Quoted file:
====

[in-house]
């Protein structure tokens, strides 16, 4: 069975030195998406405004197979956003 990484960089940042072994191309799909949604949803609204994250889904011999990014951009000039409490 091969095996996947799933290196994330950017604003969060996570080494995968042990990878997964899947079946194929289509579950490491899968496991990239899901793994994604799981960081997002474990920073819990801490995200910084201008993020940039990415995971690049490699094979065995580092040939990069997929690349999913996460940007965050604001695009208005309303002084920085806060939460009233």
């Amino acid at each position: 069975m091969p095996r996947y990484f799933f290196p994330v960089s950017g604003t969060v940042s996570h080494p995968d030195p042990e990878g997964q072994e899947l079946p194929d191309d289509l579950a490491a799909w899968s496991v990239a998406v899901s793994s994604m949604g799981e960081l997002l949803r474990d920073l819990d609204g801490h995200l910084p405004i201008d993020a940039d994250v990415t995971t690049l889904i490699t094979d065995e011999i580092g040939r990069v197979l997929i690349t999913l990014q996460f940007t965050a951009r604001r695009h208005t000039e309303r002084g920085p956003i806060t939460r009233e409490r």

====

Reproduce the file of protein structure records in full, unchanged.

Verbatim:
[in-house]
């Protein structure tokens, strides 16, 4: 069975030195998406405004197979956003 990484960089940042072994191309799909949604949803609204994250889904011999990014951009000039409490 091969095996996947799933290196994330950017604003969060996570080494995968042990990878997964899947079946194929289509579950490491899968496991990239899901793994994604799981960081997002474990920073819990801490995200910084201008993020940039990415995971690049490699094979065995580092040939990069997929690349999913996460940007965050604001695009208005309303002084920085806060939460009233």
């Amino acid at each position: 069975m091969p095996r996947y990484f799933f290196p994330v960089s950017g604003t969060v940042s996570h080494p995968d030195p042990e990878g997964q072994e899947l079946p194929d191309d289509l579950a490491a799909w899968s496991v990239a998406v899901s793994s994604m949604g799981e960081l997002l949803r474990d920073l819990d609204g801490h995200l910084p405004i201008d993020a940039d994250v990415t995971t690049l889904i490699t094979d065995e011999i580092g040939r990069v197979l997929i690349t999913l990014q996460f940007t965050a951009r604001r695009h208005t000039e309303r002084g920085p956003i806060t939460r009233e409490r």